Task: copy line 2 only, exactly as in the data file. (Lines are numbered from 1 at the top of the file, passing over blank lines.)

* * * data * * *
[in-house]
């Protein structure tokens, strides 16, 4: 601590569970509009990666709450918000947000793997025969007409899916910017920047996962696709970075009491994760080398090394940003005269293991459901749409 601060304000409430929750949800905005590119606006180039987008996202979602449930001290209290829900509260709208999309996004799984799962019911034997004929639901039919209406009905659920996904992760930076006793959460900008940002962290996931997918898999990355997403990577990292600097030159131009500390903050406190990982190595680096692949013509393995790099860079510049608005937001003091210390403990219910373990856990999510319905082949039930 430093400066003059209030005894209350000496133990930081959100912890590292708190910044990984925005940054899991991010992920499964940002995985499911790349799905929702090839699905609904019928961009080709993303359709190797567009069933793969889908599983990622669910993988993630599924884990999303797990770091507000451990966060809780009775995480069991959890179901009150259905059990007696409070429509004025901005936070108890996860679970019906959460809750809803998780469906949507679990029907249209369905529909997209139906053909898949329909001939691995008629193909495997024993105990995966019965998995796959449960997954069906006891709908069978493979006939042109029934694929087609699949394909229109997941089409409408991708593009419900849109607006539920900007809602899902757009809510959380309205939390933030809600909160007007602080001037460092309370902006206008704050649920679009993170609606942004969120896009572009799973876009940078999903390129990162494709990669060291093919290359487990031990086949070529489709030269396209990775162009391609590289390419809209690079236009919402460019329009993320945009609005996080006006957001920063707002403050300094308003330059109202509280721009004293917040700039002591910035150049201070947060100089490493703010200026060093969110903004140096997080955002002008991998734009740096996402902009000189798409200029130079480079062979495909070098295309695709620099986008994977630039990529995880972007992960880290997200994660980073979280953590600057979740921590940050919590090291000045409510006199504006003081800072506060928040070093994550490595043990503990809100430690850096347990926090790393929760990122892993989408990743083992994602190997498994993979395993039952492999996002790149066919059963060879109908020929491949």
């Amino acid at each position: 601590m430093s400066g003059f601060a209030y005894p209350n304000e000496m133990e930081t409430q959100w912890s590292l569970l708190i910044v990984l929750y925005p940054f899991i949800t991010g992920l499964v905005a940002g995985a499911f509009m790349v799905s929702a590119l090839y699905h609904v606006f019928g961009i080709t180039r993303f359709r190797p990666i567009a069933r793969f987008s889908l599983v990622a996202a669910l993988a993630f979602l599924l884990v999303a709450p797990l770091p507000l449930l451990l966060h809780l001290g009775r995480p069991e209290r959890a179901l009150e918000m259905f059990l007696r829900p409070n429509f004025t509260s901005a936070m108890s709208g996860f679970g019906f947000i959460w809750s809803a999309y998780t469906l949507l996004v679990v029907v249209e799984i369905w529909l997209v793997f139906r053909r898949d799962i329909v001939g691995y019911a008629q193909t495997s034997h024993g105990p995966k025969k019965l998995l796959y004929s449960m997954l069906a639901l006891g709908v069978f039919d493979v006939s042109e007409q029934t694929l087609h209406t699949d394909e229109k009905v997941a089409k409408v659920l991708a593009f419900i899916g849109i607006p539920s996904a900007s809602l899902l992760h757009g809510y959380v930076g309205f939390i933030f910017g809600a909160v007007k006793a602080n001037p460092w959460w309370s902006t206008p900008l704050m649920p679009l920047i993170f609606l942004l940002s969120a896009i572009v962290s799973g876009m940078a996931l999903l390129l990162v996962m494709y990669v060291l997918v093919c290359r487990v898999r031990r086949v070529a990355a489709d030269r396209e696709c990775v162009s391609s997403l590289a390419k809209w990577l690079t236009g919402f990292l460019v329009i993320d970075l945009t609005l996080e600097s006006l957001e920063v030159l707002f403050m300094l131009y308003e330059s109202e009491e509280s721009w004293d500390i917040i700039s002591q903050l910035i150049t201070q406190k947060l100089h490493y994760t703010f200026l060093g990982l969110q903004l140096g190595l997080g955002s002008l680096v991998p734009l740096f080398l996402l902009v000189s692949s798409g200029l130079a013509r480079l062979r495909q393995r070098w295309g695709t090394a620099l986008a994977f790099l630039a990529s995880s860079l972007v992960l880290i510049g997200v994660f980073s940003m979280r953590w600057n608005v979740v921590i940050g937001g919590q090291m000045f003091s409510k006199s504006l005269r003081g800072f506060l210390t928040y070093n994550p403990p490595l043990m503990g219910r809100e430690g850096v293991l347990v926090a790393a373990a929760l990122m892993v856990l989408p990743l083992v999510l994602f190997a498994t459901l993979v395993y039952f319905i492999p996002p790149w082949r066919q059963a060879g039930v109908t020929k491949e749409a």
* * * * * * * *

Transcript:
């Protein structure tokens, strides 16, 4: 601590569970509009990666709450918000947000793997025969007409899916910017920047996962696709970075009491994760080398090394940003005269293991459901749409 601060304000409430929750949800905005590119606006180039987008996202979602449930001290209290829900509260709208999309996004799984799962019911034997004929639901039919209406009905659920996904992760930076006793959460900008940002962290996931997918898999990355997403990577990292600097030159131009500390903050406190990982190595680096692949013509393995790099860079510049608005937001003091210390403990219910373990856990999510319905082949039930 430093400066003059209030005894209350000496133990930081959100912890590292708190910044990984925005940054899991991010992920499964940002995985499911790349799905929702090839699905609904019928961009080709993303359709190797567009069933793969889908599983990622669910993988993630599924884990999303797990770091507000451990966060809780009775995480069991959890179901009150259905059990007696409070429509004025901005936070108890996860679970019906959460809750809803998780469906949507679990029907249209369905529909997209139906053909898949329909001939691995008629193909495997024993105990995966019965998995796959449960997954069906006891709908069978493979006939042109029934694929087609699949394909229109997941089409409408991708593009419900849109607006539920900007809602899902757009809510959380309205939390933030809600909160007007602080001037460092309370902006206008704050649920679009993170609606942004969120896009572009799973876009940078999903390129990162494709990669060291093919290359487990031990086949070529489709030269396209990775162009391609590289390419809209690079236009919402460019329009993320945009609005996080006006957001920063707002403050300094308003330059109202509280721009004293917040700039002591910035150049201070947060100089490493703010200026060093969110903004140096997080955002002008991998734009740096996402902009000189798409200029130079480079062979495909070098295309695709620099986008994977630039990529995880972007992960880290997200994660980073979280953590600057979740921590940050919590090291000045409510006199504006003081800072506060928040070093994550490595043990503990809100430690850096347990926090790393929760990122892993989408990743083992994602190997498994993979395993039952492999996002790149066919059963060879109908020929491949």